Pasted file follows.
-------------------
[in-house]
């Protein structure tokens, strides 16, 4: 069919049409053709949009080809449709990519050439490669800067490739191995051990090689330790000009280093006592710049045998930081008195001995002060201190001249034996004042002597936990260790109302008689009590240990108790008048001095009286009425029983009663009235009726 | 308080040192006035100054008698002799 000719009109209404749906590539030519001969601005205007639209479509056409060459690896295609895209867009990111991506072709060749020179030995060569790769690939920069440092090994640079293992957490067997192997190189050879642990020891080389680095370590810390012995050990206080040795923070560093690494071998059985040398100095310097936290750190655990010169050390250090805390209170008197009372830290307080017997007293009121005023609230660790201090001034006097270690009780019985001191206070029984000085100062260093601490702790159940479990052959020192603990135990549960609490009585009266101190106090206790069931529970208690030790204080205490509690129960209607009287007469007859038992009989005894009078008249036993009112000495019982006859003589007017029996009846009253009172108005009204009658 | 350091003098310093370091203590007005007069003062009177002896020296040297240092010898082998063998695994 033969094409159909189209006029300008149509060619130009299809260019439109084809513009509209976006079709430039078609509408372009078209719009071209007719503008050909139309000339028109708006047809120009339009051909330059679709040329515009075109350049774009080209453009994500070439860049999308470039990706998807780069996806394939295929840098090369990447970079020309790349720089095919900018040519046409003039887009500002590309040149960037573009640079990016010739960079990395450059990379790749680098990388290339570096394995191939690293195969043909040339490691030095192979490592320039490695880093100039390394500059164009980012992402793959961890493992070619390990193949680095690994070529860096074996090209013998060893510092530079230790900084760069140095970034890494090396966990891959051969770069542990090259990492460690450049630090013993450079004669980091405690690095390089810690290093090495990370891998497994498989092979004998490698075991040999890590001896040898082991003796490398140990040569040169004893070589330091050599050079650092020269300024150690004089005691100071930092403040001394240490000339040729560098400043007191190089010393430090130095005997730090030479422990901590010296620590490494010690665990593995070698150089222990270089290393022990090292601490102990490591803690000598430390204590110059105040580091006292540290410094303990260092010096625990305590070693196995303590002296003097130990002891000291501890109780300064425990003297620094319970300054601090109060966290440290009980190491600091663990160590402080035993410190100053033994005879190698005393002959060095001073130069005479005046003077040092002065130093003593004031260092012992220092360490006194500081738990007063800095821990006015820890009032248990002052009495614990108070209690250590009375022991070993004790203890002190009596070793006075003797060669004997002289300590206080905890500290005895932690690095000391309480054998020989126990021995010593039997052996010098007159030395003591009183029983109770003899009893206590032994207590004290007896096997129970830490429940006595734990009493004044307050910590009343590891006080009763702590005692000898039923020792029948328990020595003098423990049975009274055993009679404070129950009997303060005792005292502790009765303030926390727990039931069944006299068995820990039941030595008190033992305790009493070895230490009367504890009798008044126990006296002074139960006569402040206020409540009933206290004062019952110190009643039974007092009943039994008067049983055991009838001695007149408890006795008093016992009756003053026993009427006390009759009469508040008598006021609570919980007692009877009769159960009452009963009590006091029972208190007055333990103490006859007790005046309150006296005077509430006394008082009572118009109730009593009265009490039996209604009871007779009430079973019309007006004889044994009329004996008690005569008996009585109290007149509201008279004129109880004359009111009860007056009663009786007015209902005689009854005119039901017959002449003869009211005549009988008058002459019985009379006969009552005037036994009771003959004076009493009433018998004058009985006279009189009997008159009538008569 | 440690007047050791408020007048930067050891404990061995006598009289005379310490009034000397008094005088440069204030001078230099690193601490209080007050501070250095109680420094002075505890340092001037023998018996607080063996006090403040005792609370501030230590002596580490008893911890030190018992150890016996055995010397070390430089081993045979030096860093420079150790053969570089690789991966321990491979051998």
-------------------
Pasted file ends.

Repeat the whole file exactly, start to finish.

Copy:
[in-house]
């Protein structure tokens, strides 16, 4: 069919049409053709949009080809449709990519050439490669800067490739191995051990090689330790000009280093006592710049045998930081008195001995002060201190001249034996004042002597936990260790109302008689009590240990108790008048001095009286009425029983009663009235009726 | 308080040192006035100054008698002799 000719009109209404749906590539030519001969601005205007639209479509056409060459690896295609895209867009990111991506072709060749020179030995060569790769690939920069440092090994640079293992957490067997192997190189050879642990020891080389680095370590810390012995050990206080040795923070560093690494071998059985040398100095310097936290750190655990010169050390250090805390209170008197009372830290307080017997007293009121005023609230660790201090001034006097270690009780019985001191206070029984000085100062260093601490702790159940479990052959020192603990135990549960609490009585009266101190106090206790069931529970208690030790204080205490509690129960209607009287007469007859038992009989005894009078008249036993009112000495019982006859003589007017029996009846009253009172108005009204009658 | 350091003098310093370091203590007005007069003062009177002896020296040297240092010898082998063998695994 033969094409159909189209006029300008149509060619130009299809260019439109084809513009509209976006079709430039078609509408372009078209719009071209007719503008050909139309000339028109708006047809120009339009051909330059679709040329515009075109350049774009080209453009994500070439860049999308470039990706998807780069996806394939295929840098090369990447970079020309790349720089095919900018040519046409003039887009500002590309040149960037573009640079990016010739960079990395450059990379790749680098990388290339570096394995191939690293195969043909040339490691030095192979490592320039490695880093100039390394500059164009980012992402793959961890493992070619390990193949680095690994070529860096074996090209013998060893510092530079230790900084760069140095970034890494090396966990891959051969770069542990090259990492460690450049630090013993450079004669980091405690690095390089810690290093090495990370891998497994498989092979004998490698075991040999890590001896040898082991003796490398140990040569040169004893070589330091050599050079650092020269300024150690004089005691100071930092403040001394240490000339040729560098400043007191190089010393430090130095005997730090030479422990901590010296620590490494010690665990593995070698150089222990270089290393022990090292601490102990490591803690000598430390204590110059105040580091006292540290410094303990260092010096625990305590070693196995303590002296003097130990002891000291501890109780300064425990003297620094319970300054601090109060966290440290009980190491600091663990160590402080035993410190100053033994005879190698005393002959060095001073130069005479005046003077040092002065130093003593004031260092012992220092360490006194500081738990007063800095821990006015820890009032248990002052009495614990108070209690250590009375022991070993004790203890002190009596070793006075003797060669004997002289300590206080905890500290005895932690690095000391309480054998020989126990021995010593039997052996010098007159030395003591009183029983109770003899009893206590032994207590004290007896096997129970830490429940006595734990009493004044307050910590009343590891006080009763702590005692000898039923020792029948328990020595003098423990049975009274055993009679404070129950009997303060005792005292502790009765303030926390727990039931069944006299068995820990039941030595008190033992305790009493070895230490009367504890009798008044126990006296002074139960006569402040206020409540009933206290004062019952110190009643039974007092009943039994008067049983055991009838001695007149408890006795008093016992009756003053026993009427006390009759009469508040008598006021609570919980007692009877009769159960009452009963009590006091029972208190007055333990103490006859007790005046309150006296005077509430006394008082009572118009109730009593009265009490039996209604009871007779009430079973019309007006004889044994009329004996008690005569008996009585109290007149509201008279004129109880004359009111009860007056009663009786007015209902005689009854005119039901017959002449003869009211005549009988008058002459019985009379006969009552005037036994009771003959004076009493009433018998004058009985006279009189009997008159009538008569 | 440690007047050791408020007048930067050891404990061995006598009289005379310490009034000397008094005088440069204030001078230099690193601490209080007050501070250095109680420094002075505890340092001037023998018996607080063996006090403040005792609370501030230590002596580490008893911890030190018992150890016996055995010397070390430089081993045979030096860093420079150790053969570089690789991966321990491979051998």